Updated: Jun 18, 2020
I grew up in a little town of around 15k inhabitants (the municipality conforms 8 other towns and suburbs making up to over 49k inhabitants), however, when the weekend comes, Tepoztlan centre receives a more than 2k visitors on an average weekend day (this is according to my calculations). One of its main attractions, a pyramid on top of the mountains received more than 248k visitors in 2017 only, according to the National Anthropology and History Ministry (INAH).
The pyramid is quite small, and so is the town. You can imagine how the locals feel, see, hear and smell the weekend visitors.
Tepoztlan is an interesting place to explore how tourism has changed and stimulated growth in the town, but one question that remains today is if Tepoztlan experiences Overtourism.
Overtourism occurs when there are too many visitors in a particular destination. But how would we define “too many” tourists? And what are the impacts and benefits of having an overcrowded destination?
So just to give you a little insight, Cinque Terre in (Italy) has the highest number of tourists per capita with an overall of 4 800 tourists per resident. Dubrovnik's old town has an overall ratio of a 1000 tourists per resident, followed by Venice with almost 365 tourists per resident.
In Japan this permanent overcrowding has been called 'tourism pollution', some other parts of the world experience mass tourism too. But what's makes Overtourism an issue and how are governments managing locals from backlashing at the tourism growth?
In this episode of #TheWanderandWonderPodcast our guest Professor Joseph Cheer explains what's is over tourism. We discuss on what has driven tourism destinations to think about de-growing tourism, and we reflect upon who bares the cost of tourism growth.
About our Guest
Prof. Joseph M. Cheer is a research professor at Center for Tourism Research, Wakayama University, Japan and Adjunct Research Fellow, Monash University, Australia. He is board member International Geographical Union (IGU) Commission on Tourism and Leisure and Global Change, and Steering Committee Member Critical Tourism Studies (CTS) Asia Pacific. His research draws from trans disciplinary perspectives, especially human/economic geography, cultural anthropology and political economy, particularly in the Asia Pacific. His work emphasizes resilience building, sustainability and social justice. Recent books include Overtourism: Excesses, Discontents and Measures in Travel and Tourism (Milano, Cheer & Novelli, 2019) and Modern Day Slavery and Orphanage Tourism (Cheer, Mathews, van Doore & Flanagan, 2019). His recent paper Tourism and Its Discontents in the Global South was published in Current History in January 2020. See https://wakayama-u.academia.edu/JosephCheer for his body of work. You can also reach Professor Cheer on LinkedIn.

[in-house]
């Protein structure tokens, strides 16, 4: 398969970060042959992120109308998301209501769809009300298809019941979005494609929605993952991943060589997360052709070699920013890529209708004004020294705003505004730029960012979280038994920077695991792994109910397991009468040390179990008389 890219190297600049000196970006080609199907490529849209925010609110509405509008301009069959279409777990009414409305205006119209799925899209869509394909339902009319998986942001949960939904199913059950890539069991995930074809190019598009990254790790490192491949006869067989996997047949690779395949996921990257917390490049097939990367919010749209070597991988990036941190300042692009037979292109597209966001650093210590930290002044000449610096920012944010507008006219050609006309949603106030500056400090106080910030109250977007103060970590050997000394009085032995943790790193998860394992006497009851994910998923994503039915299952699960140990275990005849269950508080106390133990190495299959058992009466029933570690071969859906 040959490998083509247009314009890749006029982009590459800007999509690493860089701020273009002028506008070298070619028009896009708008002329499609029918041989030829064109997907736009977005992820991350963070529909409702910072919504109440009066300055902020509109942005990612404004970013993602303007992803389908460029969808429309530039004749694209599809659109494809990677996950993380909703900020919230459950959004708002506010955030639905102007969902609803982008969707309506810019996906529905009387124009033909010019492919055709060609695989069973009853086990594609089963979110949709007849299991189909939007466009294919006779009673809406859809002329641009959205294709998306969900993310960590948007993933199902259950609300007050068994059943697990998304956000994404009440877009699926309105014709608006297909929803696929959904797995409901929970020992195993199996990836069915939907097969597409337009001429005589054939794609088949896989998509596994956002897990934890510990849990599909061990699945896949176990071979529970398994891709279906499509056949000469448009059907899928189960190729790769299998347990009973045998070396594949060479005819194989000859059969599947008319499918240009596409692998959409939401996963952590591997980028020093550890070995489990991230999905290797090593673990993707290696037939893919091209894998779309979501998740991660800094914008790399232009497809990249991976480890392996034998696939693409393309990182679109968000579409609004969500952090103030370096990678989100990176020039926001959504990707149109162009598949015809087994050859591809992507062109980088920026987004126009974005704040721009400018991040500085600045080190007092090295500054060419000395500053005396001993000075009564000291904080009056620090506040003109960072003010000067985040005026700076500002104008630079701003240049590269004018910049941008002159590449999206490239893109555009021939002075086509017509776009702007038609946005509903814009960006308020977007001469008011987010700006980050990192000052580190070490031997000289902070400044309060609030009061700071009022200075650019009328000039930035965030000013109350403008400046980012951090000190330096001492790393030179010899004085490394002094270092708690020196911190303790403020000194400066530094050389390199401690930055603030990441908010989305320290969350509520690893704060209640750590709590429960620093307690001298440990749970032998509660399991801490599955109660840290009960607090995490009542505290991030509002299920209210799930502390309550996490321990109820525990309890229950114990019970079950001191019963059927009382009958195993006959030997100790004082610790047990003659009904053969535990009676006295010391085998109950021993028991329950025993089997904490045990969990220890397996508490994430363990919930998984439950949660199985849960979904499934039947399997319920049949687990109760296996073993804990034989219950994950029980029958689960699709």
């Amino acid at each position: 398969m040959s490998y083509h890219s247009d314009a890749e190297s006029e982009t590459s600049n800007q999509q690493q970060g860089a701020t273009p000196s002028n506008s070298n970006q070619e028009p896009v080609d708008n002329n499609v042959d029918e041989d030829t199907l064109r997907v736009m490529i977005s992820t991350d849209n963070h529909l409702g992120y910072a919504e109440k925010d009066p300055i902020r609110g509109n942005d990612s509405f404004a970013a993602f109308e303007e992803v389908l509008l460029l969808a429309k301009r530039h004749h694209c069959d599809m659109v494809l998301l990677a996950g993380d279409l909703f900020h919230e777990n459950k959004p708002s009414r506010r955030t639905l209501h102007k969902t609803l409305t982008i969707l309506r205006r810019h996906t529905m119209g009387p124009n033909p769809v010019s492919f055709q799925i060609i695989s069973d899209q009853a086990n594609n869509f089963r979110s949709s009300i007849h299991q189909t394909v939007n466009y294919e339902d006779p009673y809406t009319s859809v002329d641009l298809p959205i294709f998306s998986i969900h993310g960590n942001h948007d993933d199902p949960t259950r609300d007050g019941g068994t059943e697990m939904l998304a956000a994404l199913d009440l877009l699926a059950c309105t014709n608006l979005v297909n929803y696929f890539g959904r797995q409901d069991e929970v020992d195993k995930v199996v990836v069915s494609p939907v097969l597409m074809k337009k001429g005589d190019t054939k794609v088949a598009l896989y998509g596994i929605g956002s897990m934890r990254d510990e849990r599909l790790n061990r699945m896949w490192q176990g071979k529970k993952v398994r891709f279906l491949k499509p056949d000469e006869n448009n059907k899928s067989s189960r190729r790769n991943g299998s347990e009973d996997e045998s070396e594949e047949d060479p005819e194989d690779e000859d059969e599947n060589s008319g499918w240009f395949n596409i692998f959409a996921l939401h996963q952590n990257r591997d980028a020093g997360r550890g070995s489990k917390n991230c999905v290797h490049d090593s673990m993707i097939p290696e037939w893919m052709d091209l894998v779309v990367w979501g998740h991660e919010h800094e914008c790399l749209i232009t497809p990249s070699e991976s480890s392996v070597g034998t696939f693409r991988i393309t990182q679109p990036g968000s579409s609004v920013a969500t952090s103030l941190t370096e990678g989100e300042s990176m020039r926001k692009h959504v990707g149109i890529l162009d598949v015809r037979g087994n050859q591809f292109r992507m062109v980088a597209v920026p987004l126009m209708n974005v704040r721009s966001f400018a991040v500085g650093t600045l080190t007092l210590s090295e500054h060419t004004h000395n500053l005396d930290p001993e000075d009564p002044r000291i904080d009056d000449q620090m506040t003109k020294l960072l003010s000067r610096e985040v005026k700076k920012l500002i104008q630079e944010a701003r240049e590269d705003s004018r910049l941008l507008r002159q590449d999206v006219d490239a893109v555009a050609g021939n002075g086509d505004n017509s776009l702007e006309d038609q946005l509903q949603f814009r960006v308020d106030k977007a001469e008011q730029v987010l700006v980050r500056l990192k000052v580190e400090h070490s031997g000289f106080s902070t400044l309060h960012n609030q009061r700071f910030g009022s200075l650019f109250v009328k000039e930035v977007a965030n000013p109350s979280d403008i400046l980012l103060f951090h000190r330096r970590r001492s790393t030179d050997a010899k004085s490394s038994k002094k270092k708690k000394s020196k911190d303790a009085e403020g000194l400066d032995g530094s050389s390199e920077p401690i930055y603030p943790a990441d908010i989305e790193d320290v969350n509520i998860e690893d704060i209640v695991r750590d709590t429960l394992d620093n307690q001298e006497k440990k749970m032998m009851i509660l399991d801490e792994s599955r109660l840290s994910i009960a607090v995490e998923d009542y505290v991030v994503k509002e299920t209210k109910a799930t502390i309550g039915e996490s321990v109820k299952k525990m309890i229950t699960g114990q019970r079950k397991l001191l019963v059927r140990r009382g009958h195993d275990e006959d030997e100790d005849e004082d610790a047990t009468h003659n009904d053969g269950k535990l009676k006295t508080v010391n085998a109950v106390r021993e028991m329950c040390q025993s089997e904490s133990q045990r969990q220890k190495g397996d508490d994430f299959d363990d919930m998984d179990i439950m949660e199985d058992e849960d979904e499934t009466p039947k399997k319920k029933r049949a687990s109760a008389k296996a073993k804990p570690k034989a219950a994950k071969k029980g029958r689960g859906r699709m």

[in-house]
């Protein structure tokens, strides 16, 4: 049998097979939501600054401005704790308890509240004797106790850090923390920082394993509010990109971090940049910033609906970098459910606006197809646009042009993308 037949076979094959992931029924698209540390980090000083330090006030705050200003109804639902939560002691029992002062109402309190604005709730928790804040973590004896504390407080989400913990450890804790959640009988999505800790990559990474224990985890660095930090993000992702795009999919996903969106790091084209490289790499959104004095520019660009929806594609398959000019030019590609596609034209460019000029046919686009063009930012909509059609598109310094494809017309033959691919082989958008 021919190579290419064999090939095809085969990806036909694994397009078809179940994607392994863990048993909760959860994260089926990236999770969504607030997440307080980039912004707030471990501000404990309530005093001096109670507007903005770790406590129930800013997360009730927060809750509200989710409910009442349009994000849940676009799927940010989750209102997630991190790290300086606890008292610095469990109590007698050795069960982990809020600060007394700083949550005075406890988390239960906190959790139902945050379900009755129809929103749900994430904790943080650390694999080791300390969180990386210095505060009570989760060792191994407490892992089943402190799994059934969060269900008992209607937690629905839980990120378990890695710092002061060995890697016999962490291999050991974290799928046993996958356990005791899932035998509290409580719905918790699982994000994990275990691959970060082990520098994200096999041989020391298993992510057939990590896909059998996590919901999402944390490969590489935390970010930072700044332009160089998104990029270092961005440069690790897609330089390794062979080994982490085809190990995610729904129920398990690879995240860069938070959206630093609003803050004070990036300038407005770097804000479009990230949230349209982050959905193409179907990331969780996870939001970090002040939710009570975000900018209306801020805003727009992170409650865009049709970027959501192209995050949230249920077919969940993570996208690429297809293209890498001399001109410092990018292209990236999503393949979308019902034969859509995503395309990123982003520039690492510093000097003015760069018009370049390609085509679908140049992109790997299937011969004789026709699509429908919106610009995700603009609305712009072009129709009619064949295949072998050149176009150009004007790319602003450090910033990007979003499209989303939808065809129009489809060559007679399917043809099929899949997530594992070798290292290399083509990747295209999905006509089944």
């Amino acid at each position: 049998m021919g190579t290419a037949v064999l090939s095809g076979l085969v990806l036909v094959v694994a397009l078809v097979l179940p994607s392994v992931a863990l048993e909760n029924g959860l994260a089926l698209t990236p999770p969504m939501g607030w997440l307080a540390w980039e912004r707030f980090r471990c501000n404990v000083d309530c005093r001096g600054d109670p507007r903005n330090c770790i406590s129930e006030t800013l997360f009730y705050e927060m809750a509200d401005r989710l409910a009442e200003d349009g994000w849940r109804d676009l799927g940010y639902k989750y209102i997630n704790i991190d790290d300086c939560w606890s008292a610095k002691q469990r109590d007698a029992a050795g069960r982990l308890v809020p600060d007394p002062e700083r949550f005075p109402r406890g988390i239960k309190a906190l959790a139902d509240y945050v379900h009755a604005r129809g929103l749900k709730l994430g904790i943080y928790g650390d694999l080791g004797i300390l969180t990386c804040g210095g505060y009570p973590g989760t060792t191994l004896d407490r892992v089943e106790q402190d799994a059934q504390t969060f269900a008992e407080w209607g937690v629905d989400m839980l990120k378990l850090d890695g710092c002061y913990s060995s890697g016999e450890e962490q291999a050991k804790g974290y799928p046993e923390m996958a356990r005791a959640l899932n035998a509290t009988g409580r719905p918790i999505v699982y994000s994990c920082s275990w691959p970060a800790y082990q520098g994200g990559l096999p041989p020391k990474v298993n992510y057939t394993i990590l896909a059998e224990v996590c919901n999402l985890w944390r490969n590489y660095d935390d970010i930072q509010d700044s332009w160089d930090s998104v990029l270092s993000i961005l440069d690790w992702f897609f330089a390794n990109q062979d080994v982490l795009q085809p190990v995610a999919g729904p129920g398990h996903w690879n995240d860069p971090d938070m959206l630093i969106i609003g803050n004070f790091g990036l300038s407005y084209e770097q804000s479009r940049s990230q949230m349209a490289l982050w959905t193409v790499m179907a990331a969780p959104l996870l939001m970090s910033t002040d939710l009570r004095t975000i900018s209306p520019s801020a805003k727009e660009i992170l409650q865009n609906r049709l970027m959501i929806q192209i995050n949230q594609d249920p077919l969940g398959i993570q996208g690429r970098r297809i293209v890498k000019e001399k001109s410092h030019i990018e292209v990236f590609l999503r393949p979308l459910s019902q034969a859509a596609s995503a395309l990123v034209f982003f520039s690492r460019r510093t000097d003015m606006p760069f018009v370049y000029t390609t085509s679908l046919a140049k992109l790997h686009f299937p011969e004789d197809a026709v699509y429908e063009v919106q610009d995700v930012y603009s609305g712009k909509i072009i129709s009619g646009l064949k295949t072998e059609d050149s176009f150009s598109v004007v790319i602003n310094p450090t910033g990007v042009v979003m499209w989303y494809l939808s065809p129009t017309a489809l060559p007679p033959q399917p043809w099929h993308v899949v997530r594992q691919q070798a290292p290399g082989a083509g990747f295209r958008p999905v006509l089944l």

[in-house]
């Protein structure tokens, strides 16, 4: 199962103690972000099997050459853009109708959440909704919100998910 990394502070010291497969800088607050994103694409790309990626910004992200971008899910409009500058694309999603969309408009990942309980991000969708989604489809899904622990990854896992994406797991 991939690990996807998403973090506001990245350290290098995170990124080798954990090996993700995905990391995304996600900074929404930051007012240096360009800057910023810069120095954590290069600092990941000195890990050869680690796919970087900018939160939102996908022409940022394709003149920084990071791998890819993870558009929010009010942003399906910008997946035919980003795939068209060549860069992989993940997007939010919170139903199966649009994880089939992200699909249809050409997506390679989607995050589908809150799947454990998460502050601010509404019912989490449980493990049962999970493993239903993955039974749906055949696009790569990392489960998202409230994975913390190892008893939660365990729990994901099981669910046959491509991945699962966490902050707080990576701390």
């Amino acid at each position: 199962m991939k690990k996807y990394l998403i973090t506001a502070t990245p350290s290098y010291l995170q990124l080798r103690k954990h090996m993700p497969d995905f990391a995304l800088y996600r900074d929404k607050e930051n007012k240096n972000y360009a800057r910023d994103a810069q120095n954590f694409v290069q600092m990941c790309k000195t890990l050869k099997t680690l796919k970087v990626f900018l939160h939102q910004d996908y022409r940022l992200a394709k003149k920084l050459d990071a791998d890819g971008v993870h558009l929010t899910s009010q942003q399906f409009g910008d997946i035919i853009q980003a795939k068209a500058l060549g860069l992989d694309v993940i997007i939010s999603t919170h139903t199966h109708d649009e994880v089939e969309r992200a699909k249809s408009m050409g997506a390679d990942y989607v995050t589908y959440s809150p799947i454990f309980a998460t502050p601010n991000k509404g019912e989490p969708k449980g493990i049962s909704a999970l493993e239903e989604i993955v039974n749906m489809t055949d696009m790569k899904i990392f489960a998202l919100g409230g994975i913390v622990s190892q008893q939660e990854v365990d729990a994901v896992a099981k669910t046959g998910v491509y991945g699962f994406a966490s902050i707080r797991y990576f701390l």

Tourism and community resilience in the Anthropocene: accentuating temporal overtourism
Overtourism and degrowth: a social movements perspective. https://doi.org/10.1080/09669582.2019.1650054
Overtourism and Tourismphobia: A Journey Through Four Decades of Tourism Development, Planning and Local Concerns
Overtourism: Excesses, Discontents and Measures in Travel and Tourism
Geographies of marginalization: encountering modern slavery in tourism
Ana C. Lara Heyns (2013) "Lo Tragico de lo Magico. El Turismo y el Patrimonio cultural del pueblo magico de Tepoztlan." Universidad de las Americas Puebla: https://www.academia.edu/31534150/El_turismo_y_el_patrimonio_cultral_en_el_pueblo_magico_de_Tepoztlan_Ana_Cristina_Lara
The World Bank. "International tourism, number of arrivals" https://data.worldbank.org/indicator/ST.INT.ARVL?most_recent_year_desc=true&view=map
Johnny Jet (2018) "How is Overtourism impacting travel to popular destinations". Forbes: https://www.forbes.com/sites/johnnyjet/2018/08/20/how-is-overtourism-impacting-travel-to-popular-destinations/#2d86654735b8
Justin Francis. "Overtourism- what is it, and how can we avoid it?". Responsible Travel: